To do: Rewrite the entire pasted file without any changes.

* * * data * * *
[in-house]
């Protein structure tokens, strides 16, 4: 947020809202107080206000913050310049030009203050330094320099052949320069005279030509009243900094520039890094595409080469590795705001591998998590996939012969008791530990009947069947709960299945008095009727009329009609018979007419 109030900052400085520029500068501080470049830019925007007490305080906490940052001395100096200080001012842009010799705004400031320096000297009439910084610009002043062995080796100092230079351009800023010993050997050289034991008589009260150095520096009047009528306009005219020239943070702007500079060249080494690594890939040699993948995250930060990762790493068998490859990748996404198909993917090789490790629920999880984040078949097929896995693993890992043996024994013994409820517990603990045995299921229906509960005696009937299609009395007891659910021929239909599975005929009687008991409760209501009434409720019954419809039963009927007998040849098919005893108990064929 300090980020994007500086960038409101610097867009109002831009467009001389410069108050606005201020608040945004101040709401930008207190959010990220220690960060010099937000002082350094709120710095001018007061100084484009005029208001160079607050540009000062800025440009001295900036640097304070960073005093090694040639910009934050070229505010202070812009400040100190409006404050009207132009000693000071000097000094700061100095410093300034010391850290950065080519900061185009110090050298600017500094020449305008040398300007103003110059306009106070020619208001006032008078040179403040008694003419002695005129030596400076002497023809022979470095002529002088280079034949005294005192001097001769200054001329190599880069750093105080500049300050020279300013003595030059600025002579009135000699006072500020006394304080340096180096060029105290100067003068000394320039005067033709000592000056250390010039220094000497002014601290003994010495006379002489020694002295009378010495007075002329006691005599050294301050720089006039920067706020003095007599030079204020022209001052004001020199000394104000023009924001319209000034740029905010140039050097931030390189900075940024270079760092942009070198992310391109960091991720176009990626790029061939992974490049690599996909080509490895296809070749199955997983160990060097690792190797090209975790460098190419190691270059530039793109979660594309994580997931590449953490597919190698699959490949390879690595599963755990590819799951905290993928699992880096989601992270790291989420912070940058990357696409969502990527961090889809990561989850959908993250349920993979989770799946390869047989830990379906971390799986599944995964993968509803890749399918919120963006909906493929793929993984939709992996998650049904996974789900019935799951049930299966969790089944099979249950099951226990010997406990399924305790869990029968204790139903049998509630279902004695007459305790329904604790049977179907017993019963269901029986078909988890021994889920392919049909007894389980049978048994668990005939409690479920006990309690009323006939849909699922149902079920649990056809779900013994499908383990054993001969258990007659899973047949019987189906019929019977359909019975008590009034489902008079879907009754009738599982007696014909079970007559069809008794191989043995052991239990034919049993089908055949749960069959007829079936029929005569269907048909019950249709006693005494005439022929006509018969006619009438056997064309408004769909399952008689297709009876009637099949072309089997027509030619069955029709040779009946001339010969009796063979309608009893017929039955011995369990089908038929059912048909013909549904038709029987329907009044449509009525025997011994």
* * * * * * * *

[in-house]
């Protein structure tokens, strides 16, 4: 947020809202107080206000913050310049030009203050330094320099052949320069005279030509009243900094520039890094595409080469590795705001591998998590996939012969008791530990009947069947709960299945008095009727009329009609018979007419 109030900052400085520029500068501080470049830019925007007490305080906490940052001395100096200080001012842009010799705004400031320096000297009439910084610009002043062995080796100092230079351009800023010993050997050289034991008589009260150095520096009047009528306009005219020239943070702007500079060249080494690594890939040699993948995250930060990762790493068998490859990748996404198909993917090789490790629920999880984040078949097929896995693993890992043996024994013994409820517990603990045995299921229906509960005696009937299609009395007891659910021929239909599975005929009687008991409760209501009434409720019954419809039963009927007998040849098919005893108990064929 300090980020994007500086960038409101610097867009109002831009467009001389410069108050606005201020608040945004101040709401930008207190959010990220220690960060010099937000002082350094709120710095001018007061100084484009005029208001160079607050540009000062800025440009001295900036640097304070960073005093090694040639910009934050070229505010202070812009400040100190409006404050009207132009000693000071000097000094700061100095410093300034010391850290950065080519900061185009110090050298600017500094020449305008040398300007103003110059306009106070020619208001006032008078040179403040008694003419002695005129030596400076002497023809022979470095002529002088280079034949005294005192001097001769200054001329190599880069750093105080500049300050020279300013003595030059600025002579009135000699006072500020006394304080340096180096060029105290100067003068000394320039005067033709000592000056250390010039220094000497002014601290003994010495006379002489020694002295009378010495007075002329006691005599050294301050720089006039920067706020003095007599030079204020022209001052004001020199000394104000023009924001319209000034740029905010140039050097931030390189900075940024270079760092942009070198992310391109960091991720176009990626790029061939992974490049690599996909080509490895296809070749199955997983160990060097690792190797090209975790460098190419190691270059530039793109979660594309994580997931590449953490597919190698699959490949390879690595599963755990590819799951905290993928699992880096989601992270790291989420912070940058990357696409969502990527961090889809990561989850959908993250349920993979989770799946390869047989830990379906971390799986599944995964993968509803890749399918919120963006909906493929793929993984939709992996998650049904996974789900019935799951049930299966969790089944099979249950099951226990010997406990399924305790869990029968204790139903049998509630279902004695007459305790329904604790049977179907017993019963269901029986078909988890021994889920392919049909007894389980049978048994668990005939409690479920006990309690009323006939849909699922149902079920649990056809779900013994499908383990054993001969258990007659899973047949019987189906019929019977359909019975008590009034489902008079879907009754009738599982007696014909079970007559069809008794191989043995052991239990034919049993089908055949749960069959007829079936029929005569269907048909019950249709006693005494005439022929006509018969006619009438056997064309408004769909399952008689297709009876009637099949072309089997027509030619069955029709040779009946001339010969009796063979309608009893017929039955011995369990089908038929059912048909013909549904038709029987329907009044449509009525025997011994």